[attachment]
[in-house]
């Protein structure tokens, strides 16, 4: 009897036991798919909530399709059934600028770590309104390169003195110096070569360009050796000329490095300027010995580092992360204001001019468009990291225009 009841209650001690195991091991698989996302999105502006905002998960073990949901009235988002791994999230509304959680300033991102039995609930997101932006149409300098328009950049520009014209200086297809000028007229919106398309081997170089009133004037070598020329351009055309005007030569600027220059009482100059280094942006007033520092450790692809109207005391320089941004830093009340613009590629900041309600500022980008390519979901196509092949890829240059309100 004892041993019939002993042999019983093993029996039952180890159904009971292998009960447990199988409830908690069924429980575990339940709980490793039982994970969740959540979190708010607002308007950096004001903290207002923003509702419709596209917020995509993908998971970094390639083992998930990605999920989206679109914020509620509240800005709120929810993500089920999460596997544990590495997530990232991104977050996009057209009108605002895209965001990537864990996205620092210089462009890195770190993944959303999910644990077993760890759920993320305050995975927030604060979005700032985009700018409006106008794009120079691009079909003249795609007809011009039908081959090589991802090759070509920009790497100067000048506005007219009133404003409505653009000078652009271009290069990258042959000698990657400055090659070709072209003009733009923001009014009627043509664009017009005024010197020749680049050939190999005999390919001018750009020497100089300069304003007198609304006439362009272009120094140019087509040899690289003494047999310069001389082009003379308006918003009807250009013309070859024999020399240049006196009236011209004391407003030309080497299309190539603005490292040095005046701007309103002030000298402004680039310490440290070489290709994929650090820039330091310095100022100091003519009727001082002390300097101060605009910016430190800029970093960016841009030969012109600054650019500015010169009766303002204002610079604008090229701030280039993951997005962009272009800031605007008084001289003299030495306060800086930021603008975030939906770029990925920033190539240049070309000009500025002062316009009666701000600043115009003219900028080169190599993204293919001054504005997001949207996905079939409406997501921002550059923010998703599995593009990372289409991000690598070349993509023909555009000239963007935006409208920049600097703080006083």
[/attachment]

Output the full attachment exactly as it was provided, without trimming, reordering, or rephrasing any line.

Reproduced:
[in-house]
């Protein structure tokens, strides 16, 4: 009897036991798919909530399709059934600028770590309104390169003195110096070569360009050796000329490095300027010995580092992360204001001019468009990291225009 009841209650001690195991091991698989996302999105502006905002998960073990949901009235988002791994999230509304959680300033991102039995609930997101932006149409300098328009950049520009014209200086297809000028007229919106398309081997170089009133004037070598020329351009055309005007030569600027220059009482100059280094942006007033520092450790692809109207005391320089941004830093009340613009590629900041309600500022980008390519979901196509092949890829240059309100 004892041993019939002993042999019983093993029996039952180890159904009971292998009960447990199988409830908690069924429980575990339940709980490793039982994970969740959540979190708010607002308007950096004001903290207002923003509702419709596209917020995509993908998971970094390639083992998930990605999920989206679109914020509620509240800005709120929810993500089920999460596997544990590495997530990232991104977050996009057209009108605002895209965001990537864990996205620092210089462009890195770190993944959303999910644990077993760890759920993320305050995975927030604060979005700032985009700018409006106008794009120079691009079909003249795609007809011009039908081959090589991802090759070509920009790497100067000048506005007219009133404003409505653009000078652009271009290069990258042959000698990657400055090659070709072209003009733009923001009014009627043509664009017009005024010197020749680049050939190999005999390919001018750009020497100089300069304003007198609304006439362009272009120094140019087509040899690289003494047999310069001389082009003379308006918003009807250009013309070859024999020399240049006196009236011209004391407003030309080497299309190539603005490292040095005046701007309103002030000298402004680039310490440290070489290709994929650090820039330091310095100022100091003519009727001082002390300097101060605009910016430190800029970093960016841009030969012109600054650019500015010169009766303002204002610079604008090229701030280039993951997005962009272009800031605007008084001289003299030495306060800086930021603008975030939906770029990925920033190539240049070309000009500025002062316009009666701000600043115009003219900028080169190599993204293919001054504005997001949207996905079939409406997501921002550059923010998703599995593009990372289409991000690598070349993509023909555009000239963007935006409208920049600097703080006083």